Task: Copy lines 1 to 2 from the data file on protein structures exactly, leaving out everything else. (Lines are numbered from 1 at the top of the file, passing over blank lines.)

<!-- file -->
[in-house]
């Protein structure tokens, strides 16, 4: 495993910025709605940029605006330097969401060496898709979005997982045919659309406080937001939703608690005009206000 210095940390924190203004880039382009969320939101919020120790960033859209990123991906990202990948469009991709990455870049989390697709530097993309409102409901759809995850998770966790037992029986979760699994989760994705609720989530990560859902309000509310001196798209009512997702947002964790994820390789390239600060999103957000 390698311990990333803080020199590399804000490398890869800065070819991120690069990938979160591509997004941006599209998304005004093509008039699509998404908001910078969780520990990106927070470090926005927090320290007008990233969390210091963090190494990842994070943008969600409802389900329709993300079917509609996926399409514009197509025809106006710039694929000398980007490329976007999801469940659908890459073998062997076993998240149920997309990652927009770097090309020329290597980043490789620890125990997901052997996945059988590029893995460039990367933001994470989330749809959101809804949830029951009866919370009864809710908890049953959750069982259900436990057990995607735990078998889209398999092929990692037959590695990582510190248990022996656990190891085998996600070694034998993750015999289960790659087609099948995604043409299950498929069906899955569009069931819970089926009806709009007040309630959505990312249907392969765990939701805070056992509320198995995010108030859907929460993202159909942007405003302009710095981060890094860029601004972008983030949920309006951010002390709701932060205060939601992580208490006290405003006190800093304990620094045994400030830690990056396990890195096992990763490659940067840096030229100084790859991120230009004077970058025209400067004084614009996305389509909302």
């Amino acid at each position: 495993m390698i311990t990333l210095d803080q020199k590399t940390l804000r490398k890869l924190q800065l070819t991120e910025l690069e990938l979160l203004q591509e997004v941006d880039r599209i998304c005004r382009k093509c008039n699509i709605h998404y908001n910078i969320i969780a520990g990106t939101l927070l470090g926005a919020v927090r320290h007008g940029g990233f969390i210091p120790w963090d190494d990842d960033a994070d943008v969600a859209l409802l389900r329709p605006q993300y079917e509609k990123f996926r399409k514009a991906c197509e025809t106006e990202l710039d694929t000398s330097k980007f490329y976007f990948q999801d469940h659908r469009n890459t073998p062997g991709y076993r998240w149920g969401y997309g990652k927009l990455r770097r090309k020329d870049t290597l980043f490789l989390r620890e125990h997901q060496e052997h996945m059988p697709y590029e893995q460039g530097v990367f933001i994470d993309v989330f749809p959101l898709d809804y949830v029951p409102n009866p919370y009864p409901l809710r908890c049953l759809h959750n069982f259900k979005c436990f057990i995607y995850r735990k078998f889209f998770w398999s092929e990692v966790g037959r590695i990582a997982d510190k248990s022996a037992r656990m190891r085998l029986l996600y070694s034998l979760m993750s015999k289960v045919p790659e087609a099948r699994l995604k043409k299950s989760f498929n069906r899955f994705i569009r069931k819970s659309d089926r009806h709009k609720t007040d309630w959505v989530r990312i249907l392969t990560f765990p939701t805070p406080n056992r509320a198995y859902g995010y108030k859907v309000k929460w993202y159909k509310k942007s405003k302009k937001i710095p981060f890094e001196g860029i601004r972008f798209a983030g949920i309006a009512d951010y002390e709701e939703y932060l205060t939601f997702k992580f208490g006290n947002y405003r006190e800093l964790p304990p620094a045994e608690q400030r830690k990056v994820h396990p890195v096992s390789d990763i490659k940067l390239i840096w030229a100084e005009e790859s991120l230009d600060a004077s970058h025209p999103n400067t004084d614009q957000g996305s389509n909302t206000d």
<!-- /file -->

[in-house]
């Protein structure tokens, strides 16, 4: 495993910025709605940029605006330097969401060496898709979005997982045919659309406080937001939703608690005009206000 210095940390924190203004880039382009969320939101919020120790960033859209990123991906990202990948469009991709990455870049989390697709530097993309409102409901759809995850998770966790037992029986979760699994989760994705609720989530990560859902309000509310001196798209009512997702947002964790994820390789390239600060999103957000 390698311990990333803080020199590399804000490398890869800065070819991120690069990938979160591509997004941006599209998304005004093509008039699509998404908001910078969780520990990106927070470090926005927090320290007008990233969390210091963090190494990842994070943008969600409802389900329709993300079917509609996926399409514009197509025809106006710039694929000398980007490329976007999801469940659908890459073998062997076993998240149920997309990652927009770097090309020329290597980043490789620890125990997901052997996945059988590029893995460039990367933001994470989330749809959101809804949830029951009866919370009864809710908890049953959750069982259900436990057990995607735990078998889209398999092929990692037959590695990582510190248990022996656990190891085998996600070694034998993750015999289960790659087609099948995604043409299950498929069906899955569009069931819970089926009806709009007040309630959505990312249907392969765990939701805070056992509320198995995010108030859907929460993202159909942007405003302009710095981060890094860029601004972008983030949920309006951010002390709701932060205060939601992580208490006290405003006190800093304990620094045994400030830690990056396990890195096992990763490659940067840096030229100084790859991120230009004077970058025209400067004084614009996305389509909302």